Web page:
Canadian Scott Bairstow has played wide-eyed young leads in a number of film and TV projects, first winning attention as Newt Call in the syndicated version of "Lonesome Dove: The Series" (1994-1996)....
Based on the award-winning children's novel by Natalie Babbitt the story is set in 1914 as Winnie Foster (Alexis Bledel) a rich girl on the brink of maturity longs for change in her life. Her domineering mother (Amy Irving) has plans to turn her into a respectable lady but Winnie is one spirited lass who wants nothing to do with the rigid conformities of her time. In fact she'd much rather escape into the woods surrounding her house. Getting lost one day Winnie stumbles upon Jesse Tuck (Jonathan Jackson) a boy unlike any she's ever met before. He and his family--father Angus (William Hurt) mother Mae (Sissy Spacek) and brother Miles (Scott Bairstow)--live hidden away in a little cabin on a lake and they warmly accept her as one of their own. Winnie realizes the Tucks are different ageless somehow but once Winnie starts to experience the Tucks' freedom and simple way of life she contemplates never going home. That and the fact she and Jesse have fallen in love. Still the Tucks harbor a powerful secret no one else must know about--ever--but an evil man (Ben Kingsley) tracks them down threatening to expose them and profit from the "secret." Luckily things have a way of working out for the Tucks one way or another. It is Winnie who ends up making the tough decisions--life forever with her beloved Jesse or a life with a beginning a middle and an end. Sure I could come right out and tell you what the film's big secret is but then that might spoil the fun of finding out for yourself (although I've given plenty of clues).
The fresh new talent of Bledel Jackson and Bairstow adds to the film's youthful appeal while the veteran actors compliment them nicely. Bledel best known for the WB's Gilmore Girls plays Winnie with the right amount of fiery spirit and endless curiosity while Jackson with those full lips and floppy hair plays the love-struck Jesse perfectly. You believe instantly that Jesse has fallen deeply in love with Winnie; however it's Bledel's performance where there is a problem. She is great at being the spunky Winnie but is somewhat stiff and unconvincing as the smitten one which takes away from the film's romantic scope a bit. Bairstow is quite good as brother Miles a character who shows how the Tucks' "secret" has a dark side. When he tells Winnie the truth about his family and how damaging it has been to him it is a moving and powerful scene. Kingsley as the malevolent Man in the Yellow Suit (that's the character's name I swear) expertly plays upon the film's main theme: the wish by most humans to be able to live forever. Kingsley's greedy eyes tell it all. Hurt and Spacek do a nice job as the simplistic elder Tucks while Irving and Victor Garber deftly play the contrast as Winnie's parents. Each however show how they love their children and will protect them at all costs.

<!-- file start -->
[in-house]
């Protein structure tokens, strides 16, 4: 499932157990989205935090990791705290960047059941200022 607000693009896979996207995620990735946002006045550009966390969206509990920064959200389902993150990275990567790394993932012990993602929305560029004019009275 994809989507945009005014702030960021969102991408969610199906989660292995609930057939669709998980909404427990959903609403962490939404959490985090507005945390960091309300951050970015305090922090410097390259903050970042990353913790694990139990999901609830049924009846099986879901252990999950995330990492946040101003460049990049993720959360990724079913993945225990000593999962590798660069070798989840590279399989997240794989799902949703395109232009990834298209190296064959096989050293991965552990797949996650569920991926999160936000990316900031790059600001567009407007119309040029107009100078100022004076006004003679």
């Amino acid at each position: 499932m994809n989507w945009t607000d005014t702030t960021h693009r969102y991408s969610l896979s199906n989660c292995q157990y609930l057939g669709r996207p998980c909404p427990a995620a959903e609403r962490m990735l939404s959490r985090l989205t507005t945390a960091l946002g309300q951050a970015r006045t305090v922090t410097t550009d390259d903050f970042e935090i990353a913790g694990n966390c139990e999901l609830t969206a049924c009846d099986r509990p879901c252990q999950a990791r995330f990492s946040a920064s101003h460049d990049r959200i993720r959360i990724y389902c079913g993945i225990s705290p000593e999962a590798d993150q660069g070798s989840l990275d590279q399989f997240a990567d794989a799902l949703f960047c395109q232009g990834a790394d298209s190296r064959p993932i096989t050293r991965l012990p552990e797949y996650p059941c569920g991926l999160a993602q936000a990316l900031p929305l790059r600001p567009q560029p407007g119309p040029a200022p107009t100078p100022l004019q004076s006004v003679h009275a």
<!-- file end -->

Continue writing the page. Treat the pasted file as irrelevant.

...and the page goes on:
Tuck is definitely one of the more beautiful films to watch certainly up there with other such children's stories as The Secret Garden and A Little Princess. Shot in the wooded areas of Maryland the film is full of lush green tones and spectacular vistas. Director Jay Russell is no stranger to heartwarming films having directed the endearing My Dog Skip and knows how to deal with environment. Watching the two young lovers running through tall grass or jumping into pool with a cascading waterfall honestly would make any girl want to go into the woods to find a handsome guy who'll sweep her off her feet. Russell handles the romantic elements as well. Careful not to make it too melodramatic he sweeps you up into the magic of the story while delving into the film's moral dilemmas and life choices the characters must deal with. Unfortunately he can't bring out the best performance from his leading actress but the rest of the film makes up for it.
It's been two years since the end of an era for "Seinfeld," and Julia Louis-Dreyfus" is thinking about returning to the tube.
And thinking is the operative term here.
According to Daily Variety, the erstwhile tube actress has been meeting with top programming execs at some of the major networks of late. And while she is said to not be "dying" to get back to the sitcom circuit anytime soon, the trade paper did say that Louis-Dreyfus is at least looking at scripts and meeting with writers.